Yes indeed, Poppy. This patronising language is getting bloody infuriating. Boris loves it – because he thinks we’re all poorly educated proles anyway.

190371 ▶▶▶ leggy, replying to Banjones, 4, #1025 of 2158 🔗

Most of the population are. There’s a huge lack of any critical thinking ability.

190370 ▶▶ leggy, replying to Poppy, 1, #1026 of 2158 🔗

Unfortunately, it’s going to be years. The lockstep scenario document which seems to being used as some sort of blueprint suggests it’d be 15 years before the public got the arse with authoritarianism.

190515 ▶▶▶ Carrie, replying to leggy, #1027 of 2158 🔗

This is Canada’s plan – worryingly the Uk seems to have started following it… https://thecanadianreport.ca/is-this-leaked-memo-really-trudeaus-covid-plan-for-2021-you-decide/

190635 ▶▶▶▶ mattghg, replying to Carrie, #1028 of 2158 🔗

I don’t automatically write off all “conspiracy theories”, but this one looks very fake. It’s too … blatant.

190386 ▶▶ Nick Rose, replying to Poppy, 5, #1029 of 2158 🔗

Just ignore it. It’s what I’m doing already.

190406 ▶▶▶ Mr Dee, replying to Nick Rose, 1, #1030 of 2158 🔗


190414 ▶▶▶ JHuntz, replying to Nick Rose, 1, #1031 of 2158 🔗

We can ignore it all we want but once it’s in place there is nothing we are allowed to do.

190555 ▶▶▶ bucky99, replying to Nick Rose, 1, #1032 of 2158 🔗


190389 ▶▶ Cecil B, replying to Poppy, 7, #1033 of 2158 🔗

They should use the correct terms…… house arrest, unlawful imprisonment, detention without trial, internment, torture, murder, genocide, crimes against humanity, waging unlawful war, child abuse, treason, etc

190392 ▶▶ DRW, replying to Poppy, 2, #1034 of 2158 🔗

We’ve hoped things will become unpopular before, yet the sheep just keep complying.

190458 ▶▶ Steve, replying to Poppy, 3, #1035 of 2158 🔗

No call it what it actually is. House arrest.

190623 ▶▶ stewart, replying to Poppy, 1, #1036 of 2158 🔗

Johnson’s problem is that he is trapped. If he goes for lockdown, he’s doing what Starmer said and once again will have dithered and left it late. And if he doesn’t he’s going to be held responsible for deaths, however few they may be. Someone will claim they could have been less.

Can’t say I’m not enjoying seeing the bastard cornered.

190372 Alice, replying to Alice, 1, #1037 of 2158 🔗

This is what it’s all about, isn’t it? Congestion charge…


I don’t think I’ve ever agreed with Ghengis Khan on anything, but this time I do.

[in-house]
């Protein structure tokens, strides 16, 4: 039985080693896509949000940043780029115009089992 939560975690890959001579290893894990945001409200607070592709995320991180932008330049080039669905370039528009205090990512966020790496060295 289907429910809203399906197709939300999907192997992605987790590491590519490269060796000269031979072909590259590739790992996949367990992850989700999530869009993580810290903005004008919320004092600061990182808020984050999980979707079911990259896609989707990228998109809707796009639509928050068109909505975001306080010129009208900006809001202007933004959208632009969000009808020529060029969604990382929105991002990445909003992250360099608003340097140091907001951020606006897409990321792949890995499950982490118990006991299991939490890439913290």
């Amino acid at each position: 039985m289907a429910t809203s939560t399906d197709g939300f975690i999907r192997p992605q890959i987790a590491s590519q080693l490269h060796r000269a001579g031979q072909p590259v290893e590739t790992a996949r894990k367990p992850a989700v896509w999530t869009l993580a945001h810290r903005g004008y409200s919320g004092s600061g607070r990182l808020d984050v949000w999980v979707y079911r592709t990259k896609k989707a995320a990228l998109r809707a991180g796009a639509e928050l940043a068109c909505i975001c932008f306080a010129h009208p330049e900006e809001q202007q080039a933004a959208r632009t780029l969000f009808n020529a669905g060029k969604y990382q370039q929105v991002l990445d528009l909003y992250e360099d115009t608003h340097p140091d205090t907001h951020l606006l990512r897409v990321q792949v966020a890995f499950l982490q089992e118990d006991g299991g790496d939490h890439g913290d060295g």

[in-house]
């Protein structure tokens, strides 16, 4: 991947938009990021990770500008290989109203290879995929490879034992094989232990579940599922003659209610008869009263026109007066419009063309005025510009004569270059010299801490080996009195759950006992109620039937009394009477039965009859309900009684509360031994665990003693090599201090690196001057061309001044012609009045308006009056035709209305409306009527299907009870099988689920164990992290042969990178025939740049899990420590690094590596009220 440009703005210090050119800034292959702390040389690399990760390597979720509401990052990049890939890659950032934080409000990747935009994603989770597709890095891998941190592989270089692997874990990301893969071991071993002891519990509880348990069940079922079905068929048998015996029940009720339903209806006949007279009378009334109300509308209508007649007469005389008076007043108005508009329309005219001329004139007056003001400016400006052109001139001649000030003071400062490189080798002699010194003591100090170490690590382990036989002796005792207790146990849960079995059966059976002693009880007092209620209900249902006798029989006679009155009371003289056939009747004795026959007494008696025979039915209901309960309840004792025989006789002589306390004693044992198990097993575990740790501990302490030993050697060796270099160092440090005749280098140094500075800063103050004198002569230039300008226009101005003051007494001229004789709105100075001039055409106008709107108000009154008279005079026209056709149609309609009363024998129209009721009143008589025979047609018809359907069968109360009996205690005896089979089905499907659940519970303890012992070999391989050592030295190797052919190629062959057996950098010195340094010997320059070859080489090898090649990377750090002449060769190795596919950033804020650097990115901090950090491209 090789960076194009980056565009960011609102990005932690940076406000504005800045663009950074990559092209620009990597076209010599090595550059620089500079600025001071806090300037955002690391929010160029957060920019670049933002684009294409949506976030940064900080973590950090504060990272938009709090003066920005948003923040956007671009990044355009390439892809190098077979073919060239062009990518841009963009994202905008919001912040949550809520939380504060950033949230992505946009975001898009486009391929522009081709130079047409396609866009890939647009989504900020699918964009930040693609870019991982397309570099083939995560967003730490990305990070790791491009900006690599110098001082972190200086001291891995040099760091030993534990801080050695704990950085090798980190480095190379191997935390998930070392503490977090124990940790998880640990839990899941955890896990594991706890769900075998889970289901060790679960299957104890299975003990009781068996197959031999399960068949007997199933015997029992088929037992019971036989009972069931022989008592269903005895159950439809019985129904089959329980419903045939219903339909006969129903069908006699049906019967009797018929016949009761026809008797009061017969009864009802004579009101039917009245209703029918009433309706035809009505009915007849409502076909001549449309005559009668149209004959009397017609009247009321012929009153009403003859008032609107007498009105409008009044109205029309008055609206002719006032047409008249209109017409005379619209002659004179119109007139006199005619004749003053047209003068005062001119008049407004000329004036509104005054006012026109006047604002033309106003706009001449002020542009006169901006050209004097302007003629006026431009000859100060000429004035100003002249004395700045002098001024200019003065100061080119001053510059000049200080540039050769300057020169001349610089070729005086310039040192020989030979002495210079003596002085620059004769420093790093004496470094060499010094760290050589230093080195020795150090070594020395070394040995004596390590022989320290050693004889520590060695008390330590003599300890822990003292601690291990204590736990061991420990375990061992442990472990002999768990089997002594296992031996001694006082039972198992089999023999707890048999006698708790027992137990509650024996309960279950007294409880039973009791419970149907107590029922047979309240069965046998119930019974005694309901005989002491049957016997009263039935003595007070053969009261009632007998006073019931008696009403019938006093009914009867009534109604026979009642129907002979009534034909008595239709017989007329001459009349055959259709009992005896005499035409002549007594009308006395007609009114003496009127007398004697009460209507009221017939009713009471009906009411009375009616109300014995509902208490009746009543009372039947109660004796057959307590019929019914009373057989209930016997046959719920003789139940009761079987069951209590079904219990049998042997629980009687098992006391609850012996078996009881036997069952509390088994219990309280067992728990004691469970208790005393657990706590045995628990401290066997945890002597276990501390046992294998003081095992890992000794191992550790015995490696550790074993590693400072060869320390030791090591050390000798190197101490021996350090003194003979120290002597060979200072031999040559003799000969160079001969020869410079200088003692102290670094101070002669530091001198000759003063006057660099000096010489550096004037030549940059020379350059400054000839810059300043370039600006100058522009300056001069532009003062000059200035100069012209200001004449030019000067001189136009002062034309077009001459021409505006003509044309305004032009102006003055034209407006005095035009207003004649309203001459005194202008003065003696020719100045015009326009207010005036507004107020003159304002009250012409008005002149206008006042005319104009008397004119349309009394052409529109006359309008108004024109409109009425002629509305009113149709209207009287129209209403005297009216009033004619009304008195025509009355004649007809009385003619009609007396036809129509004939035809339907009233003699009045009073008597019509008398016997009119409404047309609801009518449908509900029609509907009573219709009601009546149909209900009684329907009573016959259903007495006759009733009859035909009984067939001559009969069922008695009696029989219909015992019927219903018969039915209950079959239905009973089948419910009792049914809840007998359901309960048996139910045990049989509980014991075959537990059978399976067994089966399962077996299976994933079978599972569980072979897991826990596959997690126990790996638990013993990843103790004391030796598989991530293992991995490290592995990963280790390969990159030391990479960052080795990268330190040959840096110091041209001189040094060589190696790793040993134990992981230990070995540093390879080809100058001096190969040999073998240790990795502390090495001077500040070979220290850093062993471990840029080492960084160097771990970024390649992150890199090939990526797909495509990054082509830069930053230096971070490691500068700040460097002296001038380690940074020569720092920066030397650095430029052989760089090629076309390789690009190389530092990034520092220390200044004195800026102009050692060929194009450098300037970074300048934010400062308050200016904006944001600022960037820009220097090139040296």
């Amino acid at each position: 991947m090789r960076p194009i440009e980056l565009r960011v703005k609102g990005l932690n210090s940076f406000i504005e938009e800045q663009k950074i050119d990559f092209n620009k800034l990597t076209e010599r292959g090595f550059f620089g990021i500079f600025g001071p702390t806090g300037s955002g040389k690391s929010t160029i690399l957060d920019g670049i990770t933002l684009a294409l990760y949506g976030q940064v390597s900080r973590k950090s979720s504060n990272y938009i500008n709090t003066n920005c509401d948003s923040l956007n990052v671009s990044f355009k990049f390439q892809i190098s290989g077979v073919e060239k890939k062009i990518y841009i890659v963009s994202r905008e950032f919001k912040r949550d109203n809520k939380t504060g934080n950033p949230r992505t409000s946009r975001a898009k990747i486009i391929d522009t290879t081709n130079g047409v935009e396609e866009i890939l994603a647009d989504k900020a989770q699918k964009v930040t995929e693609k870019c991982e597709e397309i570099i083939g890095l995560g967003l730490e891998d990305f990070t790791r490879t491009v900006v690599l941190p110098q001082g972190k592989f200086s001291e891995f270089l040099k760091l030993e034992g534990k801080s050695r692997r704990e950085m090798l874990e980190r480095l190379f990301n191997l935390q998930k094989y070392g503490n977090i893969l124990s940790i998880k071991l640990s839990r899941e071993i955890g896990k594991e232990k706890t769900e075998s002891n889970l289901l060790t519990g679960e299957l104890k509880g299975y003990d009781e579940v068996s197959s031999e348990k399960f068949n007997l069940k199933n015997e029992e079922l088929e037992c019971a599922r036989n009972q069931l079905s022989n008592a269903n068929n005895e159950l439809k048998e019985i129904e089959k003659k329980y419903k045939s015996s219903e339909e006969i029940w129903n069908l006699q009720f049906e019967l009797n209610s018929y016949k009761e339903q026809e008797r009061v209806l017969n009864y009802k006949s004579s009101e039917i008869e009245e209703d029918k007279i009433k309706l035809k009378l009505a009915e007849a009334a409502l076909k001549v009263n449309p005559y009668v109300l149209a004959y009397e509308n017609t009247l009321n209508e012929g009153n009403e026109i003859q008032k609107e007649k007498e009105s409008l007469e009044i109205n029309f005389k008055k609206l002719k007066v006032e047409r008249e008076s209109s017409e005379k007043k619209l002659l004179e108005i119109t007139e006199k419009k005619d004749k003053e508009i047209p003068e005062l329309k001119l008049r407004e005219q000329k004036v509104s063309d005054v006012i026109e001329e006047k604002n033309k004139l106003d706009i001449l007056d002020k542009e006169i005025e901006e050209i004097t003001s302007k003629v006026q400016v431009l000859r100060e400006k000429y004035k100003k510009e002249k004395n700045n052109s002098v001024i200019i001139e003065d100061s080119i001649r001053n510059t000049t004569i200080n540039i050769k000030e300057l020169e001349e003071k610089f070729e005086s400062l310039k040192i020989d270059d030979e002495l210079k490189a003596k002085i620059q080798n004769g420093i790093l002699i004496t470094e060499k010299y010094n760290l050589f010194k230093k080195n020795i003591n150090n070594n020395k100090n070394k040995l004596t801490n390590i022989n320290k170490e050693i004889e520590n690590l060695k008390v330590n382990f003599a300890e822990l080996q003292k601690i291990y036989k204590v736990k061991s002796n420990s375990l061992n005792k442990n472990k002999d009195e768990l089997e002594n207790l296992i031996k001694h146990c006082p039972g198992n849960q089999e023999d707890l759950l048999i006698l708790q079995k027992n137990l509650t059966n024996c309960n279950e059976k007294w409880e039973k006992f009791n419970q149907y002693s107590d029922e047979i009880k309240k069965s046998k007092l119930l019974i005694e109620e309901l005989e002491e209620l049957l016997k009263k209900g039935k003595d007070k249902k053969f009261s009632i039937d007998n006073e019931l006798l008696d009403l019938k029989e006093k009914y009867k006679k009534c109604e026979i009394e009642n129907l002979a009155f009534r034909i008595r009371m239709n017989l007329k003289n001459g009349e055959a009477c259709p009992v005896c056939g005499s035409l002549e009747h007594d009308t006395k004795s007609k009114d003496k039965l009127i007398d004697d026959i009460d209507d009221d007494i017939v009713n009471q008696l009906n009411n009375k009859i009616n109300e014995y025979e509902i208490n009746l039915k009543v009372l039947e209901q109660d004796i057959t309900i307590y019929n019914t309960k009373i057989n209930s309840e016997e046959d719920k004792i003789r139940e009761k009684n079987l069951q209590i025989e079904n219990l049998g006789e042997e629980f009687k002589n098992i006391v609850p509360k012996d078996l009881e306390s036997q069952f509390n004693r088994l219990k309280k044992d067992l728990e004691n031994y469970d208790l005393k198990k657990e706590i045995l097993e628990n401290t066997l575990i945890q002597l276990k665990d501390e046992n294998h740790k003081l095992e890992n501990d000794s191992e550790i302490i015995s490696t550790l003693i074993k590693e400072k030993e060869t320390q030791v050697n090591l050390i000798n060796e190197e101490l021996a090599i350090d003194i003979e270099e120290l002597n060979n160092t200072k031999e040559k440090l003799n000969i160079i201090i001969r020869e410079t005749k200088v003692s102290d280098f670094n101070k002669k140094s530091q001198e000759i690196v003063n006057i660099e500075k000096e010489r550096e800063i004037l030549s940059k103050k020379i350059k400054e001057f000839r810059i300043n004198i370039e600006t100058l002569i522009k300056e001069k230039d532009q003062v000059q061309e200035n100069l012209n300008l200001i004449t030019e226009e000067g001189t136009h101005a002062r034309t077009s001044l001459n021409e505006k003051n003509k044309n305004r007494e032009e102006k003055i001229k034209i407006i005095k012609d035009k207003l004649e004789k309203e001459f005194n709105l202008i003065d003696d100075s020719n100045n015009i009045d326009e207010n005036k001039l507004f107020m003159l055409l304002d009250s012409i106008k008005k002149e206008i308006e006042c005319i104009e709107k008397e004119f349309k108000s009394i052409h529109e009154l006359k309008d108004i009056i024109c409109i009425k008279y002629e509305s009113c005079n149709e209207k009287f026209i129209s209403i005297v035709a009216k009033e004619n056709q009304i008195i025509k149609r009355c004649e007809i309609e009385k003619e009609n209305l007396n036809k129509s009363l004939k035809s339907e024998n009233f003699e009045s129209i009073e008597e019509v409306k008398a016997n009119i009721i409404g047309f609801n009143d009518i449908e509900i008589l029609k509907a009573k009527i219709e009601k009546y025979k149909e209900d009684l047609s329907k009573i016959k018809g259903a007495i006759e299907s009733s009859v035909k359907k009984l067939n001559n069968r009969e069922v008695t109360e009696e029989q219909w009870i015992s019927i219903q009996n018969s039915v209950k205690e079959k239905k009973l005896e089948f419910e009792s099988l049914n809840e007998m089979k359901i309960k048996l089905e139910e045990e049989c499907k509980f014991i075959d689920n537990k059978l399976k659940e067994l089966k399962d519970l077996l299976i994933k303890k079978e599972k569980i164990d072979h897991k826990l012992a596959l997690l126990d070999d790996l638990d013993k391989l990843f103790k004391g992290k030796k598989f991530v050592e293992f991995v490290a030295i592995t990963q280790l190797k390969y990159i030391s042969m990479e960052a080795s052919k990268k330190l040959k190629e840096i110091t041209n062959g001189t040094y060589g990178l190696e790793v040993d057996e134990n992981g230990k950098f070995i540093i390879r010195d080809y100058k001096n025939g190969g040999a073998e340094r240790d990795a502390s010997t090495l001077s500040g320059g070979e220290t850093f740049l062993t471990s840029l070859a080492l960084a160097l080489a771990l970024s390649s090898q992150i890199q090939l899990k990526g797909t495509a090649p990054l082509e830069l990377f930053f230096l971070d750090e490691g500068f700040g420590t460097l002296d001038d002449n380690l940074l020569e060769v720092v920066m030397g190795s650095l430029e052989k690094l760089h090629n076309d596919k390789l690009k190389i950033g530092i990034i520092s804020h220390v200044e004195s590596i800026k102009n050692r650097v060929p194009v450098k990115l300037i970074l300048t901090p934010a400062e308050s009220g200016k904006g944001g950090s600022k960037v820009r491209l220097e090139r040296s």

190508 ▶▶ Carrie, replying to Alice, #1038 of 2158 🔗

Very concerning that they are planning on stopping free travel for children and elderly, according to the article..

190534 ▶▶ Victoria, replying to Alice, #1039 of 2158 🔗

How will the workers get toothier jobs? Nurses, doctors, care staff, essential IT staff keeping our banks going, builders, plumbers etc

190384 wat tyler, replying to wat tyler, 1, #1040 of 2158 🔗

Anyone who hasn’t yet read the Mike Yeadon article in full please do and pass on to everyone you know through any medium available .He puts the points across so well and explains things in very simple terms which the lay person can understand . He is by far the best communicator of the sceptic message .

190477 ▶▶ Tom Blackburn, replying to wat tyler, #1041 of 2158 🔗

Is it on any other site than this? As soon as I share anything from LS, I get conspiracy nut thrown back at me because of the site name.

190504 ▶▶▶ mattghg, replying to Tom Blackburn, #1042 of 2158 🔗

Yes, I agree that this is a problem. It might help a little to introduce it with Dr. Yeadon’s CV.

190557 ▶▶▶▶ maggie may, replying to mattghg, 1, #1043 of 2158 🔗

You can always copy and paste it into a new document and share that, including the information about Dr Yeadon

190868 ▶▶▶ wat tyler, replying to Tom Blackburn, #1044 of 2158 🔗

I don’t know if it’s on other site’s but as someone says below you can copy and paste . I am not a tech expert so people however you can pass it on please do . Also if you want us to win please ignore the mayo rambling below ,it’s clearly disturbed by Mr Yeadon and wants to rubbish him but has no evidence as usual .

191056 ▶▶▶▶ Mayo, replying to wat tyler, -1, #1045 of 2158 🔗

Also if you want us to win please ignore the mayo rambling below ,it’s clearly disturbed by Mr Yeadon and wants to rubbish him but has no evidence